Stocks Pay Off in Retirement

by Jennie L. Phipps


Here's more evidence that staying the retirement savings course pays off. The National Center for Policy Analysis, a nonprofit, free-market think tank, calculated that savers who stayed the course from the bottom of the stock market in March 2009 to January 2011 saw a 77 percent increase in their money. In March 2009 alone, the S&P 500 posted its largest 10-day gain since 1938, and in November 2010 the Dow Jones Industrial Average topped 10,000 for the first time since September 2008.

If you had chosen to save in a money market fund during that period, you would have made an after-tax return of 0.71 percent. If you had switched to a bond index fund, you would have earned 5.39 percent. But someone who put their money in a S&P index fund would have earned nearly 26 percent.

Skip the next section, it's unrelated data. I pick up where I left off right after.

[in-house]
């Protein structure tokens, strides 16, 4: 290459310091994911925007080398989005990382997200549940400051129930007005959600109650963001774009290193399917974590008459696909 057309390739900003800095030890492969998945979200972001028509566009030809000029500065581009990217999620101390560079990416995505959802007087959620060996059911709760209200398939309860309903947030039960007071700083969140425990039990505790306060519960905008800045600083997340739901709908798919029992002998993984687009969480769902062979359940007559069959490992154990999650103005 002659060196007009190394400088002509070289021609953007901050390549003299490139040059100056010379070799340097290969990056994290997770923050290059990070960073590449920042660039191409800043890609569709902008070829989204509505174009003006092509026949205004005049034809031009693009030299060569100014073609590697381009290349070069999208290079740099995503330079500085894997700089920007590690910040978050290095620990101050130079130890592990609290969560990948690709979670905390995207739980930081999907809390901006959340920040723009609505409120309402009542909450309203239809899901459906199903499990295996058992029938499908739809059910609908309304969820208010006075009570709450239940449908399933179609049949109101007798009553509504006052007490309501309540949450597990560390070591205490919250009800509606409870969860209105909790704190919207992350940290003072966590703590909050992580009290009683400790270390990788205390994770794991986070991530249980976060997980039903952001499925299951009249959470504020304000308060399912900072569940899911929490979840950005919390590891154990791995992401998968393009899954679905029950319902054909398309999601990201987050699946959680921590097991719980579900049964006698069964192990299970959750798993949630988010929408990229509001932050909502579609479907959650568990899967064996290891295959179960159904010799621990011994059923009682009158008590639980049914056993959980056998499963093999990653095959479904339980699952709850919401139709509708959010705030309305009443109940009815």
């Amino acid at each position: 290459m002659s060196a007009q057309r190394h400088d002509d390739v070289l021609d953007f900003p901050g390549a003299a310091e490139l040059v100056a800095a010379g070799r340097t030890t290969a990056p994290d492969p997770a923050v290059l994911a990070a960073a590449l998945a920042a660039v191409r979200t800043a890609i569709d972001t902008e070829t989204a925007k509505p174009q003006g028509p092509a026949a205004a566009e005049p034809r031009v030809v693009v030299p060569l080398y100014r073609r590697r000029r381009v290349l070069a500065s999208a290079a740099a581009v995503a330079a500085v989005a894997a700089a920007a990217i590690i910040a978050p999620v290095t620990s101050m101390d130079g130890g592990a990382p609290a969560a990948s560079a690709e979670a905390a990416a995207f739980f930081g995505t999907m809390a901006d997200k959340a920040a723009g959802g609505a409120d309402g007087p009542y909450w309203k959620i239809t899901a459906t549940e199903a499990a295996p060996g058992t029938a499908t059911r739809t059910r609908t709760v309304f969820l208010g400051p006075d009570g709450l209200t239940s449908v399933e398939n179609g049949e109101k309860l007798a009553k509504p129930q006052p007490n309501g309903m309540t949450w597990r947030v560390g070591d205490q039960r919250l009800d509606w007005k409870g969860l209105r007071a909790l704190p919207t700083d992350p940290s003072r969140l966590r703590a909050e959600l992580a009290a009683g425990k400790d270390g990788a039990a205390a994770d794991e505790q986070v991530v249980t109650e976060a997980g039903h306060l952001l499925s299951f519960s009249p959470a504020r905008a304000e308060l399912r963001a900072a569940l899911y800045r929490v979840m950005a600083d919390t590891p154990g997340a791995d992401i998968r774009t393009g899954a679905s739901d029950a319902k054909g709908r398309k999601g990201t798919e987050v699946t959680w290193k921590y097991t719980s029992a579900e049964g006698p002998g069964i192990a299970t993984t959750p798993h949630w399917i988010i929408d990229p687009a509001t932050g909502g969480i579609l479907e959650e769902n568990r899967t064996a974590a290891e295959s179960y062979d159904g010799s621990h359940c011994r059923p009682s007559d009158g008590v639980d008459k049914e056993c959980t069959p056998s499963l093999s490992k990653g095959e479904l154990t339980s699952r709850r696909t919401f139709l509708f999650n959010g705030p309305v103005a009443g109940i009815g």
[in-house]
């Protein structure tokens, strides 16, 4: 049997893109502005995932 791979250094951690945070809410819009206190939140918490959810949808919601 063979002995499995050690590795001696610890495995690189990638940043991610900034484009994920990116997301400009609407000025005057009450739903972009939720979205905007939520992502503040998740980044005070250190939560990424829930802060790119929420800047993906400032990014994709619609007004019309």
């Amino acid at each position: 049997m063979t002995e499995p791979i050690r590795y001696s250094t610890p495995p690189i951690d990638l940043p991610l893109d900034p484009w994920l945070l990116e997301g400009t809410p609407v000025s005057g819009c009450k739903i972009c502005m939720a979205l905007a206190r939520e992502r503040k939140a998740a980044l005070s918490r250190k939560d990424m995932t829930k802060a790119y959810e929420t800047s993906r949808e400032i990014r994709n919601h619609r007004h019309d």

Senior Analyst Pamela Villarreal says, "People who had money invested in equities before the fall and who panicked and switched it to bonds or money markets locked in the loss. If they had stayed the course, they would have been in much better shape."

She believes that this is a retirement planning lesson that shouldn't be ignored. "When you are 60, you may very well live to be 100, and that makes you a long-term investor. So you shouldn't think of equities as something only for people who are 30 years old."

The biggest threat to a comfortable retirement, she says, is inflation. And equities are the only thing that will give you a shot at out-distancing that problem. "Just because you stop working doesn't mean your money should stop working," she says.

View in PDF